Universal Music Group's vintage recordings head to Library of Congress
There's good news, more good news and some nebulous news for anyone interested in the nation's musical heritage in Monday's announcement that Universal Music Group is donating a cache of some 200,000 vintage master recordings to the Library of Congress for preservation and digitizing.
They include Bing Crosby's original recording of "White Christmas" and thousands more by Louis Armstrong, Ella Fitzgerald, Billie Holiday, Judy Garland, Tommy Dorsey, Jimmy Dorsey, the Andrews Sisters and other lesser-known musicians who recorded from the late 1920s to the late 1940s for labels now under the UMG umbrella.
The good news: The public will eventually have some degree of access to everything in the collection, the vast majority of it long-mothballed and out of print commercially, once library staffers get going with organizing the metal and lacquer discs and tapes and transferring them into digital audio files.
More good news: the head of the library's recorded sound division says its funding is secure and he and his staff at the library's Packard Campus for Audio Visual Preservation in Culpeper, Va., have already begun the gargantuan task ahead of them, one that's expected will take years to complete.
"We have an impressive facility that's very well equipped," Gene DeAnna, head of the library's recorded sound division, said Monday. "We didn't take this collection in hopes of using it to help raise more money." He added that the Library was able to take the entire collection without purchasing any new shelving to accommodate what he said requires about 5,000 linear feet of space. The 200,000 discs increase the library's recorded music collection of some 6 million items by a little more than 3%.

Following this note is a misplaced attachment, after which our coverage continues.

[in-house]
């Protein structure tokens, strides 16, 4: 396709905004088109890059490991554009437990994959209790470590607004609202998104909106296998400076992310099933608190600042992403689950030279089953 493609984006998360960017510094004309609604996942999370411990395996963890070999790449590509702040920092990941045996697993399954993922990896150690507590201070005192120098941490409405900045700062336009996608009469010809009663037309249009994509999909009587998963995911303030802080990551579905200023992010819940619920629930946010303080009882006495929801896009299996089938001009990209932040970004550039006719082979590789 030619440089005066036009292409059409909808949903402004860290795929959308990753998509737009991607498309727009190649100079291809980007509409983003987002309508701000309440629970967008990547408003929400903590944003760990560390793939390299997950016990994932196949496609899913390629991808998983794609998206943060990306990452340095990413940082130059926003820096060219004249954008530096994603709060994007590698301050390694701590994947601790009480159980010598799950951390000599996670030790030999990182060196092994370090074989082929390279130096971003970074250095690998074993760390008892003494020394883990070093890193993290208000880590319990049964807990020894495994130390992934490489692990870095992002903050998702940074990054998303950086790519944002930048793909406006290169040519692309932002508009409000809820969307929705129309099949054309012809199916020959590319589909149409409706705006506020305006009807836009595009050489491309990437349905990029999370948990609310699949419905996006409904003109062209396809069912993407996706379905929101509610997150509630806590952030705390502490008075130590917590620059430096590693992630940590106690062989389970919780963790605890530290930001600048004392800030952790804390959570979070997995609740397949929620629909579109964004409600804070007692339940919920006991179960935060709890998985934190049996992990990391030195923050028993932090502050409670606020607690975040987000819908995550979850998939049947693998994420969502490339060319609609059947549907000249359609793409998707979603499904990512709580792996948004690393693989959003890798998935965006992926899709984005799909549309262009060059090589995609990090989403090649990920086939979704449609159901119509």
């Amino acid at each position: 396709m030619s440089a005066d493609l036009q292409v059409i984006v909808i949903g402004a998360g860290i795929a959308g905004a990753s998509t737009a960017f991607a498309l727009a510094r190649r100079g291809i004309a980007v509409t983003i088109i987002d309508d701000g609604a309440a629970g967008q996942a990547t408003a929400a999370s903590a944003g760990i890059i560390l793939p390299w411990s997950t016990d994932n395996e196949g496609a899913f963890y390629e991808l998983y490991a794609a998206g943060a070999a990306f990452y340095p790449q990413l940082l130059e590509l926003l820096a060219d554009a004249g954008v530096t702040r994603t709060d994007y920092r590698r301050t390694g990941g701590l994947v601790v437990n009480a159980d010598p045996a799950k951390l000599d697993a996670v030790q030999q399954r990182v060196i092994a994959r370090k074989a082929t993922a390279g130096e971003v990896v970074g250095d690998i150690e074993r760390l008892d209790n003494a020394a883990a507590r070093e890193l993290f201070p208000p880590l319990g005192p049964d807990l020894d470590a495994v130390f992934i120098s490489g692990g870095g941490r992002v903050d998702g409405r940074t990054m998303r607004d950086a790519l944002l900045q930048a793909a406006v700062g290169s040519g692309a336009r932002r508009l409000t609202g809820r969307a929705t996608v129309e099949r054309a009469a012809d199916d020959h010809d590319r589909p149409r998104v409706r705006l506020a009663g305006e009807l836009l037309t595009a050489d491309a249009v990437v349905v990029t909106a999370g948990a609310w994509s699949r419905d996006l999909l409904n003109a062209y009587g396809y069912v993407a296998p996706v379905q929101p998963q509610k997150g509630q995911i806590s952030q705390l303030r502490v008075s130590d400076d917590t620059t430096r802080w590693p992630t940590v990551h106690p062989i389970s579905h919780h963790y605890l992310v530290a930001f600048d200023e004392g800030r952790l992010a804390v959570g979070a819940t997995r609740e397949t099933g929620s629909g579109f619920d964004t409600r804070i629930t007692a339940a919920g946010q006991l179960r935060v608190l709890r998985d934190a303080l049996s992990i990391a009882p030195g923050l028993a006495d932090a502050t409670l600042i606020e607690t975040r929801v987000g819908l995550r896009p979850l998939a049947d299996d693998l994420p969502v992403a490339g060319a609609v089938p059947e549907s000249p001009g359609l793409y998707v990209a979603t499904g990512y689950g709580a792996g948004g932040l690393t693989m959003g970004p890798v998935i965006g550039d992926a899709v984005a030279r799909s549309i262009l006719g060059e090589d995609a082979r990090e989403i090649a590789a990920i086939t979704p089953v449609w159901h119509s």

"We're still getting a handle on what's in this collection," he said.
As part of the agreement between UMG and the library, Universal retains ownership of the recording copyrights and the right to exploit the cleaned-up and digitized files for commercial purposes.
Participants characterize it as a win-win for a company that wouldn't otherwise expect to generate much money from the vast majority of the collection and a public institution with the resources and expertise to carry out the preservation and conversion of the aging material.
"Under the best of times this would have been difficult to financially justify," said Vinnie Freda, executive vice president of digital logistics and business services for Universal Music Logistics. "At least nine out of 10 of these masters aren't going to be commercially viable, and there is so much we would have had to wade through.
"Even in best of times 10 years ago this would have been difficult, if not impossible," Freda said. "Now, 10 years later with the state of the business as it is, it's just not a viable option. This [agreement] allows us to get digital copies of the most commercial [recordings] and make them available for sale, while the library gets them for academic purposes."
DeAnna noted that while Universal owns the copyrights on the recordings themselves, it does not own all the copyrights to the music on them. "If it was written in 1923 and later, it's copyrighted, and you need clearances from the musicians, artists and composers associations — ASCAP and BMI. So there's a double whammy in the rights issues."
Those issues leave a giant question mark over how many, or which, recordings might ever become available outside the library's listening room, which is accessible to the public.
"The absolute bottom line we've always had in the library is that we can make everything accessible in the library reading room for research," DeAnna said. "It's the Internet access that needs to be negotiated. But certainly a lot of this material has been off the sonic landscape for 50 years. Nothing's been done with it since it was recorded and issued one time."
That's reason for excitement among historians and fans of music from the first half of the 20th century. Barry Hansen, a.k.a. veteran radio show host Dr. Demento, is both.